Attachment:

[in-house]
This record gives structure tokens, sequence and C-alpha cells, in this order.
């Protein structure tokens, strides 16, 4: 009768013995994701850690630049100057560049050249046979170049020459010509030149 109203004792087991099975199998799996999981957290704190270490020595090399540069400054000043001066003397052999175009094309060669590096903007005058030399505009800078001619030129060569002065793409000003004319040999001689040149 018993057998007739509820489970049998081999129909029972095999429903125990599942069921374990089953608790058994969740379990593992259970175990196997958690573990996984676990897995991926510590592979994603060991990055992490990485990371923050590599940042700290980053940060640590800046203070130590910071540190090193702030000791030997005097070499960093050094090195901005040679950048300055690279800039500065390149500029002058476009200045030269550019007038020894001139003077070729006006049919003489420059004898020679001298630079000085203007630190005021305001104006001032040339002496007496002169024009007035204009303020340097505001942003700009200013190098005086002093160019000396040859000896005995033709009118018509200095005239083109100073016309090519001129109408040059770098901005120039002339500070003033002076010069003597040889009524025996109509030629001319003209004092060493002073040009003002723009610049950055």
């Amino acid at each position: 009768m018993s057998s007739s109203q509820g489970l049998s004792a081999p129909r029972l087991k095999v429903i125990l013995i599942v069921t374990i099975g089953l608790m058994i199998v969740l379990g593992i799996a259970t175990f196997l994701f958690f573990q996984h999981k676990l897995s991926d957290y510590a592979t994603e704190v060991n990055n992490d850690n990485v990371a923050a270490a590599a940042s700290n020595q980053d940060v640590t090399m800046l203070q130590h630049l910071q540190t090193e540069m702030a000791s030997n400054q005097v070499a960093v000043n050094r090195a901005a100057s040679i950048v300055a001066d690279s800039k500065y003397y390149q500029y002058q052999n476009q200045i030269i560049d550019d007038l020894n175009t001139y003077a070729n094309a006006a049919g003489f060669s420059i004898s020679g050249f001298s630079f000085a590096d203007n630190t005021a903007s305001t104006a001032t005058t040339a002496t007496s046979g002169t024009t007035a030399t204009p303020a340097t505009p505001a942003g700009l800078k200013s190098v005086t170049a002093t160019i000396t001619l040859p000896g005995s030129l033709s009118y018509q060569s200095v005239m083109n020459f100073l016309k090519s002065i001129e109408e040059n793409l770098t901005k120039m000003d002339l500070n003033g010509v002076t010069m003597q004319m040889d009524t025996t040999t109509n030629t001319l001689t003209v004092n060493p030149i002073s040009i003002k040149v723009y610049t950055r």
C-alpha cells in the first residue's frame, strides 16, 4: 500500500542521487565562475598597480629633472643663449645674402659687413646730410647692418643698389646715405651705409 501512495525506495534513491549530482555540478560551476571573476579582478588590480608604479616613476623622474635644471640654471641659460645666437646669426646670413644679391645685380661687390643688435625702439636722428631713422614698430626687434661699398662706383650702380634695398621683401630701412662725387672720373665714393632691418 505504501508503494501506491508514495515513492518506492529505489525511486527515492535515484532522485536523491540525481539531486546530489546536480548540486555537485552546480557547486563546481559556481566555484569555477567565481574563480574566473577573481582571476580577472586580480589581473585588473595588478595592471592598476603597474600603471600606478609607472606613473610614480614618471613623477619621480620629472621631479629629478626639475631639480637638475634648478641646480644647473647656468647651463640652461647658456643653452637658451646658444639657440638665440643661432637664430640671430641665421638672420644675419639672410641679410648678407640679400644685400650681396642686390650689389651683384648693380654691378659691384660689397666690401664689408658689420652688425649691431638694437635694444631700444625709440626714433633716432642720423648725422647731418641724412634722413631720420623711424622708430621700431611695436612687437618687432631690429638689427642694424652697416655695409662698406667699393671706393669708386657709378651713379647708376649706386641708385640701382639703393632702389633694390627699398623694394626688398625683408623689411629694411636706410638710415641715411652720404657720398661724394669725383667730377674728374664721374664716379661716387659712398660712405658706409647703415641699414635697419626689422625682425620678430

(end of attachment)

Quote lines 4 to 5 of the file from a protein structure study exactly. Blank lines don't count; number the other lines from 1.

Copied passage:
């Amino acid at each position: 009768m018993s057998s007739s109203q509820g489970l049998s004792a081999p129909r029972l087991k095999v429903i125990l013995i599942v069921t374990i099975g089953l608790m058994i199998v969740l379990g593992i799996a259970t175990f196997l994701f958690f573990q996984h999981k676990l897995s991926d957290y510590a592979t994603e704190v060991n990055n992490d850690n990485v990371a923050a270490a590599a940042s700290n020595q980053d940060v640590t090399m800046l203070q130590h630049l910071q540190t090193e540069m702030a000791s030997n400054q005097v070499a960093v000043n050094r090195a901005a100057s040679i950048v300055a001066d690279s800039k500065y003397y390149q500029y002058q052999n476009q200045i030269i560049d550019d007038l020894n175009t001139y003077a070729n094309a006006a049919g003489f060669s420059i004898s020679g050249f001298s630079f000085a590096d203007n630190t005021a903007s305001t104006a001032t005058t040339a002496t007496s046979g002169t024009t007035a030399t204009p303020a340097t505009p505001a942003g700009l800078k200013s190098v005086t170049a002093t160019i000396t001619l040859p000896g005995s030129l033709s009118y018509q060569s200095v005239m083109n020459f100073l016309k090519s002065i001129e109408e040059n793409l770098t901005k120039m000003d002339l500070n003033g010509v002076t010069m003597q004319m040889d009524t025996t040999t109509n030629t001319l001689t003209v004092n060493p030149i002073s040009i003002k040149v723009y610049t950055r």
C-alpha cells in the first residue's frame, strides 16, 4: 500500500542521487565562475598597480629633472643663449645674402659687413646730410647692418643698389646715405651705409 501512495525506495534513491549530482555540478560551476571573476579582478588590480608604479616613476623622474635644471640654471641659460645666437646669426646670413644679391645685380661687390643688435625702439636722428631713422614698430626687434661699398662706383650702380634695398621683401630701412662725387672720373665714393632691418 505504501508503494501506491508514495515513492518506492529505489525511486527515492535515484532522485536523491540525481539531486546530489546536480548540486555537485552546480557547486563546481559556481566555484569555477567565481574563480574566473577573481582571476580577472586580480589581473585588473595588478595592471592598476603597474600603471600606478609607472606613473610614480614618471613623477619621480620629472621631479629629478626639475631639480637638475634648478641646480644647473647656468647651463640652461647658456643653452637658451646658444639657440638665440643661432637664430640671430641665421638672420644675419639672410641679410648678407640679400644685400650681396642686390650689389651683384648693380654691378659691384660689397666690401664689408658689420652688425649691431638694437635694444631700444625709440626714433633716432642720423648725422647731418641724412634722413631720420623711424622708430621700431611695436612687437618687432631690429638689427642694424652697416655695409662698406667699393671706393669708386657709378651713379647708376649706386641708385640701382639703393632702389633694390627699398623694394626688398625683408623689411629694411636706410638710415641715411652720404657720398661724394669725383667730377674728374664721374664716379661716387659712398660712405658706409647703415641699414635697419626689422625682425620678430